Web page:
Rep. Gary Chism, R-Columbus, has tried repeatedly to gain approval of a bill to require all superintendents be appointed.

State education leaders, good government and education groups support appointive superintendents. Yet, those efforts have been defeated for the same reasons electing superintendents is a bad idea – politics.

Chism should keep pushing.

Mississippi needs the best people leading school districts and the best way to recruit and hire the best superintendents is through appointing them.

via Schools: Appoint superintendents | The Clarion-Ledger | clarionledger.com.

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Mississippi Educators–Please read this . . . .


Cover of "Character Strengths and Virtues...

Cover via Amazon

“Failure is not fatal, but failure to change might be.” 
John Wooden 

Below is an excerpt from a NYT article on education. The entire article is a long read, but a good one for anyone interested in truly educating children, and looking outside of the box that we find our kids trapped in today. We are destined to begin hearing calls soon to fully fund MAEP for the next legislative session. But, wouldn’t it be fresh and inspiring to see Superintendents, Teachers, and lobbying groups like the Parents Campaign and the Association of Educators to instead start looking at new ways to educate kids. Our education discussions should be about benefits to children and their contributions to Mississippi rather than just about formulating data and the amount of money that can be thrown around.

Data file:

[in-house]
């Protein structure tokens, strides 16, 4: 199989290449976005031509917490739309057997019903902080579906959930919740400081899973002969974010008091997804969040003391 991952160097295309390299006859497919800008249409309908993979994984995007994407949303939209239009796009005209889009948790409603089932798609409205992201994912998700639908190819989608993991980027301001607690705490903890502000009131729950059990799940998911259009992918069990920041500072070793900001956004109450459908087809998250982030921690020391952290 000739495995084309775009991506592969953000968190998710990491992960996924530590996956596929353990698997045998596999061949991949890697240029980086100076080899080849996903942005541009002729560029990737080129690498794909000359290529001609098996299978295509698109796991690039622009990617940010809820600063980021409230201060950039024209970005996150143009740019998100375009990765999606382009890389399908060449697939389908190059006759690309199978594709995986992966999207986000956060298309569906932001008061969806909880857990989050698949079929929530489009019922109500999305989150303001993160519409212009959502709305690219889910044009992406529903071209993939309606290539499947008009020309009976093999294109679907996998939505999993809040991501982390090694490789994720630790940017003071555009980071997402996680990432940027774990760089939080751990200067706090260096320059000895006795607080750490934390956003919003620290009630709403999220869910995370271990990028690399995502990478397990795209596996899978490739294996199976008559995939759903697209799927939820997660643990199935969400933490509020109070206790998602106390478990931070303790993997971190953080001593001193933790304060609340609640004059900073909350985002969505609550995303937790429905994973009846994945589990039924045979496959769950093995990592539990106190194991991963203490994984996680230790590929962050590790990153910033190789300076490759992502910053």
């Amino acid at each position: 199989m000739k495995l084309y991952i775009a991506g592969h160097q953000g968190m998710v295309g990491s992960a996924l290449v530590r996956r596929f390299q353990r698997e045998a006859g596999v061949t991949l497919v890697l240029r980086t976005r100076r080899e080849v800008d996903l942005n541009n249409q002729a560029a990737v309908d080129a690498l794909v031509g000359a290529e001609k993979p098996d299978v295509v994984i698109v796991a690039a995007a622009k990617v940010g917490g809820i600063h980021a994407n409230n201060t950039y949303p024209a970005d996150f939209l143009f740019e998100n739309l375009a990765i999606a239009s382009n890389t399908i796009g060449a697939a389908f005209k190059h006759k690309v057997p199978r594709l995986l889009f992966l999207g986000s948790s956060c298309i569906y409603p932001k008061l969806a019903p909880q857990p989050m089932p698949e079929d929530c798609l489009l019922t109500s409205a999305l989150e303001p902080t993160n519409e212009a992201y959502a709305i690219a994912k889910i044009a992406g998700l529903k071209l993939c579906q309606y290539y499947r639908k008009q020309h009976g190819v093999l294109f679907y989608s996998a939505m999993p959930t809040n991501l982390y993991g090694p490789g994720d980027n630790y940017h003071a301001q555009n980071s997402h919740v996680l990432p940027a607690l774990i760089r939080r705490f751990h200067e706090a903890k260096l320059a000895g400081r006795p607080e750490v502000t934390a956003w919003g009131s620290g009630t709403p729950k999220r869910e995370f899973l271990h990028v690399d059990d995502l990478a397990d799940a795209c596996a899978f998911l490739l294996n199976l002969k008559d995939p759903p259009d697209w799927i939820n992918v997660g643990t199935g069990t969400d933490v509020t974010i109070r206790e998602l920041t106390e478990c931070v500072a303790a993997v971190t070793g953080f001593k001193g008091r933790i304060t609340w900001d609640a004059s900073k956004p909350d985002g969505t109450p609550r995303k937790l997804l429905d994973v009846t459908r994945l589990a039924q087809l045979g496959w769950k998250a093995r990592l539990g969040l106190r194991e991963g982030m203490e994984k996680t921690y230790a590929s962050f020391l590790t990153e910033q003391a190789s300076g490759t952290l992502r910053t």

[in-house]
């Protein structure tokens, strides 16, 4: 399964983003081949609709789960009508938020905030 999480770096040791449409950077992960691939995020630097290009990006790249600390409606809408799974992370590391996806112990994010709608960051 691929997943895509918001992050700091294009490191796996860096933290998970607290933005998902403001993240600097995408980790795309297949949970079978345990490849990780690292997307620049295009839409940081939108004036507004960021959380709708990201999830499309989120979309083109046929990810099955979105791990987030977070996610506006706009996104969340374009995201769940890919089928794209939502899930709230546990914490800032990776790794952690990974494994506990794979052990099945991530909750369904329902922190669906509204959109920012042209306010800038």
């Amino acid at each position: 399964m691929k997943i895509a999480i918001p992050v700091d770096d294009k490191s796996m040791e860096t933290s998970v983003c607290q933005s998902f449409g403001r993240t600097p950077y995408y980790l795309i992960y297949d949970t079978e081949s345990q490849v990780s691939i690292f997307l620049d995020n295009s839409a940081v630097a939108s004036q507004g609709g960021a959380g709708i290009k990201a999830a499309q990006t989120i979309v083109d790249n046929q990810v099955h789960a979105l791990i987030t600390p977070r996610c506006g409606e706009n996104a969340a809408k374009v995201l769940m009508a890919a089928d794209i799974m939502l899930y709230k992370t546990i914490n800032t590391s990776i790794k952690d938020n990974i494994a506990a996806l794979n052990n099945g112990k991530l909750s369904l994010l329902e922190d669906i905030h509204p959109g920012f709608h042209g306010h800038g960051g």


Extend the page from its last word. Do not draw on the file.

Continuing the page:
Before I begin getting hate mail, let me say up front that I’m a big supporter of teachers. Teachers do an incredible job with resources that never match up to the need. I get it. But, how many have looked closely at the amount of money that is spent on administrative costs? Superintendents salaries? Superintendent’s pensions? That’s money that could be going to fund new and inspiring ways to educate; charter schools, vouchers, and vocational training.

I encourage you to click the link below the article and read the entire article.

Afterward, go to this LINK and vote and comment.

Hat tip to my friend Senator Michael Watson ,a leader in the Mississippi Senate on Education issues, for pointing out this one.

Keith P.

What if the Secret to Success Is Failure? – NYTimes.com